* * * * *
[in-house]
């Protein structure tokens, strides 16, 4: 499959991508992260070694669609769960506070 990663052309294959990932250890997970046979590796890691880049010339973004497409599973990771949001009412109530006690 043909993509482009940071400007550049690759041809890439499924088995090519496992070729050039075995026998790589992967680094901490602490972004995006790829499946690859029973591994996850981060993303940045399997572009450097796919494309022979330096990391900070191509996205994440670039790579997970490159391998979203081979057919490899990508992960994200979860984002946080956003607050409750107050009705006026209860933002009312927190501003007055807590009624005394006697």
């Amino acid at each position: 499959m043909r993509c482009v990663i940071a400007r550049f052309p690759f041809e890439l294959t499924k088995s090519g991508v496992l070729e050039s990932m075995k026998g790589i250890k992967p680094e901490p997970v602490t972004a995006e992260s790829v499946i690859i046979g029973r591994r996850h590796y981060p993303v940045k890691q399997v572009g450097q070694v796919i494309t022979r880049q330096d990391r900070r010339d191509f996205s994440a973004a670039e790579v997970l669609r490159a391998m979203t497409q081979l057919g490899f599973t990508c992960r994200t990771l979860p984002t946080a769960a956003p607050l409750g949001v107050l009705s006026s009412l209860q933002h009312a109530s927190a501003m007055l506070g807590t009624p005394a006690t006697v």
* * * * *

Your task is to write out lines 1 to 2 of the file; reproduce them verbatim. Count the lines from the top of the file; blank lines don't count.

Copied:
[in-house]
């Protein structure tokens, strides 16, 4: 499959991508992260070694669609769960506070 990663052309294959990932250890997970046979590796890691880049010339973004497409599973990771949001009412109530006690 043909993509482009940071400007550049690759041809890439499924088995090519496992070729050039075995026998790589992967680094901490602490972004995006790829499946690859029973591994996850981060993303940045399997572009450097796919494309022979330096990391900070191509996205994440670039790579997970490159391998979203081979057919490899990508992960994200979860984002946080956003607050409750107050009705006026209860933002009312927190501003007055807590009624005394006697």